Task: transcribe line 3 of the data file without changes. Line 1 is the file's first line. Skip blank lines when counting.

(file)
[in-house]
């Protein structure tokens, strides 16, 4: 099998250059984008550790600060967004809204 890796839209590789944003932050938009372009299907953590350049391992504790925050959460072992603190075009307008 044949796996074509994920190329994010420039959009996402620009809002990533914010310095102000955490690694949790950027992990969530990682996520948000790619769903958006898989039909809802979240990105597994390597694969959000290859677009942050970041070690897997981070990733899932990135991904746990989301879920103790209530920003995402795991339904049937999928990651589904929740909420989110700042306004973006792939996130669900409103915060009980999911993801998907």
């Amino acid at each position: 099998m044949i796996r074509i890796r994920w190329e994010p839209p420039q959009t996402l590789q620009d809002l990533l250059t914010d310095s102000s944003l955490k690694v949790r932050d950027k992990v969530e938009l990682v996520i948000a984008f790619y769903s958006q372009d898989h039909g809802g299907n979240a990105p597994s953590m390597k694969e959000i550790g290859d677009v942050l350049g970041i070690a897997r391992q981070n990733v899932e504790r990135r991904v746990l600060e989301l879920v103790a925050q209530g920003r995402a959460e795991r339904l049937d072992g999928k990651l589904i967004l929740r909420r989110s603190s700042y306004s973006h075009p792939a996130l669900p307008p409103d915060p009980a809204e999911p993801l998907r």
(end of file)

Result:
């Amino acid at each position: 099998m044949i796996r074509i890796r994920w190329e994010p839209p420039q959009t996402l590789q620009d809002l990533l250059t914010d310095s102000s944003l955490k690694v949790r932050d950027k992990v969530e938009l990682v996520i948000a984008f790619y769903s958006q372009d898989h039909g809802g299907n979240a990105p597994s953590m390597k694969e959000i550790g290859d677009v942050l350049g970041i070690a897997r391992q981070n990733v899932e504790r990135r991904v746990l600060e989301l879920v103790a925050q209530g920003r995402a959460e795991r339904l049937d072992g999928k990651l589904i967004l929740r909420r989110s603190s700042y306004s973006h075009p792939a996130l669900p307008p409103d915060p009980a809204e999911p993801l998907r």